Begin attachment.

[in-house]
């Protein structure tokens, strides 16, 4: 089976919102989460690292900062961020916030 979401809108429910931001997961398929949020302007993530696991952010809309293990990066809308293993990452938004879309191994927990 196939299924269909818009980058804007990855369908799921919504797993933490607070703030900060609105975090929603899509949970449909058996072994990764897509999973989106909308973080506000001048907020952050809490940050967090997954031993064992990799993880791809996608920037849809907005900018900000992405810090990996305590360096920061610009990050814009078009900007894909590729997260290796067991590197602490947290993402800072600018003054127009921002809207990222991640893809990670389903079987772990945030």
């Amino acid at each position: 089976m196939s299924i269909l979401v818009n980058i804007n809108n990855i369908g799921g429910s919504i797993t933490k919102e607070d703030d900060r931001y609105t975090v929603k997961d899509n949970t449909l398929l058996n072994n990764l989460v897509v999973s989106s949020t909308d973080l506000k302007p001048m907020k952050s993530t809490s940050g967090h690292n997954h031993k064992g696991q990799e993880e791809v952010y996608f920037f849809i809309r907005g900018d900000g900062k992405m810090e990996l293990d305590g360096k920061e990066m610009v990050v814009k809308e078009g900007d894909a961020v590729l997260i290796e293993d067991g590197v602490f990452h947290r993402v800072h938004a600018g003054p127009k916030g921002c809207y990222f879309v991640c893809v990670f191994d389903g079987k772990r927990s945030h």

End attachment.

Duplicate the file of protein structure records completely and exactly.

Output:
[in-house]
């Protein structure tokens, strides 16, 4: 089976919102989460690292900062961020916030 979401809108429910931001997961398929949020302007993530696991952010809309293990990066809308293993990452938004879309191994927990 196939299924269909818009980058804007990855369908799921919504797993933490607070703030900060609105975090929603899509949970449909058996072994990764897509999973989106909308973080506000001048907020952050809490940050967090997954031993064992990799993880791809996608920037849809907005900018900000992405810090990996305590360096920061610009990050814009078009900007894909590729997260290796067991590197602490947290993402800072600018003054127009921002809207990222991640893809990670389903079987772990945030």
């Amino acid at each position: 089976m196939s299924i269909l979401v818009n980058i804007n809108n990855i369908g799921g429910s919504i797993t933490k919102e607070d703030d900060r931001y609105t975090v929603k997961d899509n949970t449909l398929l058996n072994n990764l989460v897509v999973s989106s949020t909308d973080l506000k302007p001048m907020k952050s993530t809490s940050g967090h690292n997954h031993k064992g696991q990799e993880e791809v952010y996608f920037f849809i809309r907005g900018d900000g900062k992405m810090e990996l293990d305590g360096k920061e990066m610009v990050v814009k809308e078009g900007d894909a961020v590729l997260i290796e293993d067991g590197v602490f990452h947290r993402v800072h938004a600018g003054p127009k916030g921002c809207y990222f879309v991640c893809v990670f191994d389903g079987k772990r927990s945030h």